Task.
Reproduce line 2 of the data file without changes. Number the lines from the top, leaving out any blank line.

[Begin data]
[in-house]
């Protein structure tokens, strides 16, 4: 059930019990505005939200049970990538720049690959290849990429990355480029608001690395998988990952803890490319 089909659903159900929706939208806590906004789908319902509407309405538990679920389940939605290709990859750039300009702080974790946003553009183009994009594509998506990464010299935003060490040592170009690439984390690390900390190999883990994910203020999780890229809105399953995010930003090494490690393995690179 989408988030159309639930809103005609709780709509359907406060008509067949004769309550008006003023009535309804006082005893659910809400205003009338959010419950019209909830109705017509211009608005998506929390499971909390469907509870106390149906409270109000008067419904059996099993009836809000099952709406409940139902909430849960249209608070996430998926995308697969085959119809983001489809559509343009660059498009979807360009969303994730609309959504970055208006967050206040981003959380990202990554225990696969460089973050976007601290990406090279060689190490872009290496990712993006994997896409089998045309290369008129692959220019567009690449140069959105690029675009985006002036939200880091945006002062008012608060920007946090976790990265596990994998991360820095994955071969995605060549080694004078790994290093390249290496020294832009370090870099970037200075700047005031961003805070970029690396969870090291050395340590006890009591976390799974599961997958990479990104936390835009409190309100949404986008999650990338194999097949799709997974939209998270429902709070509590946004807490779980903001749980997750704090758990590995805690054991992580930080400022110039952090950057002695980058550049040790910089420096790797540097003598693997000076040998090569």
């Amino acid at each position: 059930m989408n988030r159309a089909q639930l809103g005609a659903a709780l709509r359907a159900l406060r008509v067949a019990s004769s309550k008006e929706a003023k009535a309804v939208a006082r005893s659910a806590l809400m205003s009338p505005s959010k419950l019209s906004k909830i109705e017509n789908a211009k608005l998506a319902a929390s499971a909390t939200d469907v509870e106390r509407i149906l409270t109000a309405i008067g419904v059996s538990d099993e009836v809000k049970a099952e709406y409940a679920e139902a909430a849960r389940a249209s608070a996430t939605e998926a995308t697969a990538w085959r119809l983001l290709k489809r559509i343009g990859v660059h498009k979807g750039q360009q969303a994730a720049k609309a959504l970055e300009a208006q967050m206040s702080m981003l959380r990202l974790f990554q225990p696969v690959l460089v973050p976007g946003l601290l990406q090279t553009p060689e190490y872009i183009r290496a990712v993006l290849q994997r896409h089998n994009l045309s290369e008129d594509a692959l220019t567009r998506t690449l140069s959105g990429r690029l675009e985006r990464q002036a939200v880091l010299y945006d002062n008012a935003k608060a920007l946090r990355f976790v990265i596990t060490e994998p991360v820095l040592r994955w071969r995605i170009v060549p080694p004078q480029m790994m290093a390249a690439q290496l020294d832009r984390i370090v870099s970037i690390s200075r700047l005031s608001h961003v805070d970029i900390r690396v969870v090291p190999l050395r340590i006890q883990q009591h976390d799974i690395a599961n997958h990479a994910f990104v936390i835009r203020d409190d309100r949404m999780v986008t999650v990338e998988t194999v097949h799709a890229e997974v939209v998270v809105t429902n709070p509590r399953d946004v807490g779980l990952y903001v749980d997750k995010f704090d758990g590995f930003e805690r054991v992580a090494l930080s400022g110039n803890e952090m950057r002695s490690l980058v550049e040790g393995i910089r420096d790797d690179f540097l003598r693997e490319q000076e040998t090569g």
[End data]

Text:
């Protein structure tokens, strides 16, 4: 059930019990505005939200049970990538720049690959290849990429990355480029608001690395998988990952803890490319 089909659903159900929706939208806590906004789908319902509407309405538990679920389940939605290709990859750039300009702080974790946003553009183009994009594509998506990464010299935003060490040592170009690439984390690390900390190999883990994910203020999780890229809105399953995010930003090494490690393995690179 989408988030159309639930809103005609709780709509359907406060008509067949004769309550008006003023009535309804006082005893659910809400205003009338959010419950019209909830109705017509211009608005998506929390499971909390469907509870106390149906409270109000008067419904059996099993009836809000099952709406409940139902909430849960249209608070996430998926995308697969085959119809983001489809559509343009660059498009979807360009969303994730609309959504970055208006967050206040981003959380990202990554225990696969460089973050976007601290990406090279060689190490872009290496990712993006994997896409089998045309290369008129692959220019567009690449140069959105690029675009985006002036939200880091945006002062008012608060920007946090976790990265596990994998991360820095994955071969995605060549080694004078790994290093390249290496020294832009370090870099970037200075700047005031961003805070970029690396969870090291050395340590006890009591976390799974599961997958990479990104936390835009409190309100949404986008999650990338194999097949799709997974939209998270429902709070509590946004807490779980903001749980997750704090758990590995805690054991992580930080400022110039952090950057002695980058550049040790910089420096790797540097003598693997000076040998090569």